Valve's ACO Helps The Radeon RX 5600 XT Compete With NVIDIA's RTX 2060
Written by Michael Larabel in Linux Gaming on 25 January 2020 at 02:42 PM EST. 37 Comments
As shown yesterday the new video BIOS of the Radeon RX 5600 XT paired with the corrected SMC firmware on Linux yields impressive performance improvements that -- similar to Windows -- allows the card to compete better with NVIDIA's GeForce RTX 2060. For Linux users, activating the Valve-funded ACO compiler back-end for the Radeon "RADV" Vulkan driver helps turn up the competition even more.

I'll have out complete RADV + ACO benchmarks shortly, but here are some initial findings so far when doing a third run of the RX 5600 XT that in addition to having the revised vBIOS in working order on Linux is with RADV_PERFTEST=aco set for enabling the ACO compiler back-end with RADV rather than the default AMDGPU LLVM back-end.

Tests were with Mesa 20.0 + Linux 5.5. Given the short turnaround time, ACO on the RX 5600 XT is being looked at while the other Radeon cards tested are at their default (non-ACO) configuration up against NVIDIA's latest driver.

Shadow of the Tomb Raider with the revised vBIOS and enabling ACO now allowed the RX 5600 XT to come out just ahead of the GeForce RTX 2060! This also put the RX 5600 XT faster than the RX 5700, which was running without ACO and would have seen better results too on ACO, as we continue to show in our ACO vs. AMDGPU LLVM benchmarks.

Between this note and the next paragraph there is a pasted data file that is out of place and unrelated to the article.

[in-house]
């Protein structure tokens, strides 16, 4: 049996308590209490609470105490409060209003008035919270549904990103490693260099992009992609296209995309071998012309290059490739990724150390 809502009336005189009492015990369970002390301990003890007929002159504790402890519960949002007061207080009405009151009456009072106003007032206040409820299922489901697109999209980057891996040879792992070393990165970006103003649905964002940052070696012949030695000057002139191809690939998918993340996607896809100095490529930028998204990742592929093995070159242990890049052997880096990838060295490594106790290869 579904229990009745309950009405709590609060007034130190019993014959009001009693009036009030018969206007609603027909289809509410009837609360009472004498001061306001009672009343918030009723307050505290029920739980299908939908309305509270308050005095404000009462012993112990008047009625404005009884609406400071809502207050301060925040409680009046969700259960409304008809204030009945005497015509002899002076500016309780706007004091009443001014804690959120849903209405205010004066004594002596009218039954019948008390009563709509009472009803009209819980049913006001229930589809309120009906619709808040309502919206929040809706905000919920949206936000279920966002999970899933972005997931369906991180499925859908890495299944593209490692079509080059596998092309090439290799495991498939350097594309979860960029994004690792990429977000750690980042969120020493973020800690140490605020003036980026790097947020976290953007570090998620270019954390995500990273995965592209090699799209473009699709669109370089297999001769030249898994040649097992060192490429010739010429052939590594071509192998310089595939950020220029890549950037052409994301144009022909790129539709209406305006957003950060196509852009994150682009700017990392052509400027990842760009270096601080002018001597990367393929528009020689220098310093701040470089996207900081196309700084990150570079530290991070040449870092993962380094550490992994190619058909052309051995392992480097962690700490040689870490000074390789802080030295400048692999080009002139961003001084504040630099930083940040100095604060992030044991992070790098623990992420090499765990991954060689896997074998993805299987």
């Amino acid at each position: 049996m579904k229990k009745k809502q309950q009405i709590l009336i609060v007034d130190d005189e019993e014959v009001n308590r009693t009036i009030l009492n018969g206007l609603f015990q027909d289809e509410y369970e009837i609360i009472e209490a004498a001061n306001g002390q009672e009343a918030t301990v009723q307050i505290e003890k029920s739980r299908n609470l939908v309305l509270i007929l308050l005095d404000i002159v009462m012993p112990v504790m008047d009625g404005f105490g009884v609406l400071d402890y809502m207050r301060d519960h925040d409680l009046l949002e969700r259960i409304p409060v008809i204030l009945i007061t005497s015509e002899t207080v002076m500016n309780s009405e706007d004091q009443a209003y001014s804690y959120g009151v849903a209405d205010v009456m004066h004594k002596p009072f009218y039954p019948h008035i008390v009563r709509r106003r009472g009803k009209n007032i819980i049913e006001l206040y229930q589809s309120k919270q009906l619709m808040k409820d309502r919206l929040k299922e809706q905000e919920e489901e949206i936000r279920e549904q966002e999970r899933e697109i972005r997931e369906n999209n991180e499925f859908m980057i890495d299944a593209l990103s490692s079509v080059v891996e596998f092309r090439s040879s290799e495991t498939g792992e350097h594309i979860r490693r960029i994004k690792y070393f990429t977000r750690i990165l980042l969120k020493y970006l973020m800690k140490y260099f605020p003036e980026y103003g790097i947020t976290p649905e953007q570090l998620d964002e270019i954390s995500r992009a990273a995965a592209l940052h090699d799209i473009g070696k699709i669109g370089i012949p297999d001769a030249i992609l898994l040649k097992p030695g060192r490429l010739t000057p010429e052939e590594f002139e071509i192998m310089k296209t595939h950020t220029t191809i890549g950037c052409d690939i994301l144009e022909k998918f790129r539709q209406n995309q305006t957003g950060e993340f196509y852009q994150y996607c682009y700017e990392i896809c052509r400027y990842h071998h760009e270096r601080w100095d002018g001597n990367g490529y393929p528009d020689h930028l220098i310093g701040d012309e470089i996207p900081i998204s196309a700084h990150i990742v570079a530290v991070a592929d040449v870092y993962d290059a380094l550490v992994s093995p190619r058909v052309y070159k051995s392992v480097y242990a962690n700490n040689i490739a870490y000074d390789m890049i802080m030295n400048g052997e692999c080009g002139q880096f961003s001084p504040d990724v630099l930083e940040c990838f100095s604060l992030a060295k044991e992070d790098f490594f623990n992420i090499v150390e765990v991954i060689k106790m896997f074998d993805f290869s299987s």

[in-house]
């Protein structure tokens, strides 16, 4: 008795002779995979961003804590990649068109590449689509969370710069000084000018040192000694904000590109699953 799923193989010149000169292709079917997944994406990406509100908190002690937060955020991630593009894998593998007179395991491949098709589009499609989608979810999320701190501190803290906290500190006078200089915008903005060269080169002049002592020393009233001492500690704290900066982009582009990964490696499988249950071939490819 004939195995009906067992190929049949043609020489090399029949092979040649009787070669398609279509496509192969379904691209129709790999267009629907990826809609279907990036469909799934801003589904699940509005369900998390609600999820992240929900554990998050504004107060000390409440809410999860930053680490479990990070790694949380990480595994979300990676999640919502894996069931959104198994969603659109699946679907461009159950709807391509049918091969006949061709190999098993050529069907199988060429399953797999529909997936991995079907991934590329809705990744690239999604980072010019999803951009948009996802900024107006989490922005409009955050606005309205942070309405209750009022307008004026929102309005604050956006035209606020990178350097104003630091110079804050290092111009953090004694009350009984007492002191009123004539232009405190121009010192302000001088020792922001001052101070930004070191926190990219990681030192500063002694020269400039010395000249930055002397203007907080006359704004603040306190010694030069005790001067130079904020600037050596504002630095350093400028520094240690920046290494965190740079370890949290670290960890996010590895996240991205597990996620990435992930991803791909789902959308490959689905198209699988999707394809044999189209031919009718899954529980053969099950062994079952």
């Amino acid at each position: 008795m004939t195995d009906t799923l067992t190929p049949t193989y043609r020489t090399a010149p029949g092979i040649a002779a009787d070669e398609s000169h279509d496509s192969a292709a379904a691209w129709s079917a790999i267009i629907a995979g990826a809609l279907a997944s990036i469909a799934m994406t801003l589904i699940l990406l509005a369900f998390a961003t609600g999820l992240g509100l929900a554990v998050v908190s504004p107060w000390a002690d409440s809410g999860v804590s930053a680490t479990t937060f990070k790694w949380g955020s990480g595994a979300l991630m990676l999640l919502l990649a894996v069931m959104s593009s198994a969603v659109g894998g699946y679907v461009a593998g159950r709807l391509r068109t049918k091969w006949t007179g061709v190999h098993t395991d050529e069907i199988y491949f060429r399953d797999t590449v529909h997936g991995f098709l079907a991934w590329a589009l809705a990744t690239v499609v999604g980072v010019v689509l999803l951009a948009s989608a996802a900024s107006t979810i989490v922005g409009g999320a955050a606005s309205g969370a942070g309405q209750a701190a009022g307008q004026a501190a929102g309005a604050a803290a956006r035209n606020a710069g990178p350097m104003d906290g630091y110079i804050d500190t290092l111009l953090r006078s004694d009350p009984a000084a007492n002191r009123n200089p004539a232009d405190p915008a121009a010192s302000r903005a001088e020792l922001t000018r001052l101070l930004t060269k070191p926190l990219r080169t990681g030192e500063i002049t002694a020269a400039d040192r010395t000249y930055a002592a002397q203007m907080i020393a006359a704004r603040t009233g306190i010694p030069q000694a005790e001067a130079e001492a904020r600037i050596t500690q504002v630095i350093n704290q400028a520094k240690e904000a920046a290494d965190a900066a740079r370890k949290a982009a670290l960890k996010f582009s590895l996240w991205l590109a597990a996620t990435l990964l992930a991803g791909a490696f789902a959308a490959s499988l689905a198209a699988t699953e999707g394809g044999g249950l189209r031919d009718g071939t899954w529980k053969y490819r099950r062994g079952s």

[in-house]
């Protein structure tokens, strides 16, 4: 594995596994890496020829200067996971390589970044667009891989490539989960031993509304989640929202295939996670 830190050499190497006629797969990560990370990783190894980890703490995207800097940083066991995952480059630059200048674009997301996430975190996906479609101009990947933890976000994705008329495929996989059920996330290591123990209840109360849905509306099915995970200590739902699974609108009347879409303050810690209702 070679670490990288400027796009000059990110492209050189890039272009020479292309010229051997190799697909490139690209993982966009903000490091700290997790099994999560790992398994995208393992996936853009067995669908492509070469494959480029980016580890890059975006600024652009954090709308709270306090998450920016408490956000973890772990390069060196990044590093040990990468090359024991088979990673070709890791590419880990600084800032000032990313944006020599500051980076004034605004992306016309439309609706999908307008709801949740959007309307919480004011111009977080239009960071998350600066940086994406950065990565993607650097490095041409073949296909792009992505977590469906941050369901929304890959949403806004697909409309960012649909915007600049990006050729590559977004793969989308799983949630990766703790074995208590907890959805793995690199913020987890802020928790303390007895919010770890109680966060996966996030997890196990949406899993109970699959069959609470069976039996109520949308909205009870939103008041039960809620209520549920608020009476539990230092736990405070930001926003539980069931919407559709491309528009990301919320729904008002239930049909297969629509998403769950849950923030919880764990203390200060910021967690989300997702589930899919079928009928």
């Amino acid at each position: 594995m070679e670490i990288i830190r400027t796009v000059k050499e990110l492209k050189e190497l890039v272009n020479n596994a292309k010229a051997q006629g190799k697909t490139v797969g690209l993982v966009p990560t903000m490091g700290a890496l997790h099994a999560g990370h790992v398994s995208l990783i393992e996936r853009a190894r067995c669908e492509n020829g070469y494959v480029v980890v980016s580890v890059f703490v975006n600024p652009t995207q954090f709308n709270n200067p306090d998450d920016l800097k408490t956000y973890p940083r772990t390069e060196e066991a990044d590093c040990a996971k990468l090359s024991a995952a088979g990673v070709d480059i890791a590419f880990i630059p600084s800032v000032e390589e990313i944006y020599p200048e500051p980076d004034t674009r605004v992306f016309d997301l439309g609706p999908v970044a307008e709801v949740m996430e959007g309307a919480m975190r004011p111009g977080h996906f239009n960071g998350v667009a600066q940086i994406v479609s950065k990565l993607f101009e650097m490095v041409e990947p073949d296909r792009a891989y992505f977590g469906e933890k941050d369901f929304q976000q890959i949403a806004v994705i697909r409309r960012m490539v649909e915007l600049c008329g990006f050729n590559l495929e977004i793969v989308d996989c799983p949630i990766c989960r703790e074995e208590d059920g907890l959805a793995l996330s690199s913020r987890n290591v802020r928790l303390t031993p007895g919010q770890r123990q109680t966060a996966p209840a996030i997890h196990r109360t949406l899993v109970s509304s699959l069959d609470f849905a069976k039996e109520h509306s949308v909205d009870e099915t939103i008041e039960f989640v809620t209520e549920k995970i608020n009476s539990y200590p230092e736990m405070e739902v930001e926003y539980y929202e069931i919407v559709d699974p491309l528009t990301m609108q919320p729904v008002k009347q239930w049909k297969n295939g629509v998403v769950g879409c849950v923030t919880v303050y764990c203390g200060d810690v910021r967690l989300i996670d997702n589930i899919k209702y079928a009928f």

Enabling ACO on the RX 5600 XT with Strange Brigade at medium quality settings boosted the FPS by 5%.

Or compared to the RX 5600 XT results with the original vBIOS, the video BIOS upgrade and switching to Valve ACO has boosted the RX 5600 XT performance by 16% for Strange Brigade with the ultra quality settings.

More ACO tests coming up shortly with the Mesa 20.0 feature freeze happening next week making for interesting tests on the roadmap.
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Michael Larabel is the principal author of and founded the site in 2004 with a focus on enriching the Linux hardware experience. Michael has written more than 20,000 articles covering the state of Linux hardware support, Linux performance, graphics drivers, and other topics. Michael is also the lead developer of the Phoronix Test Suite, Phoromatic, and automated benchmarking software. He can be followed via Twitter or contacted via

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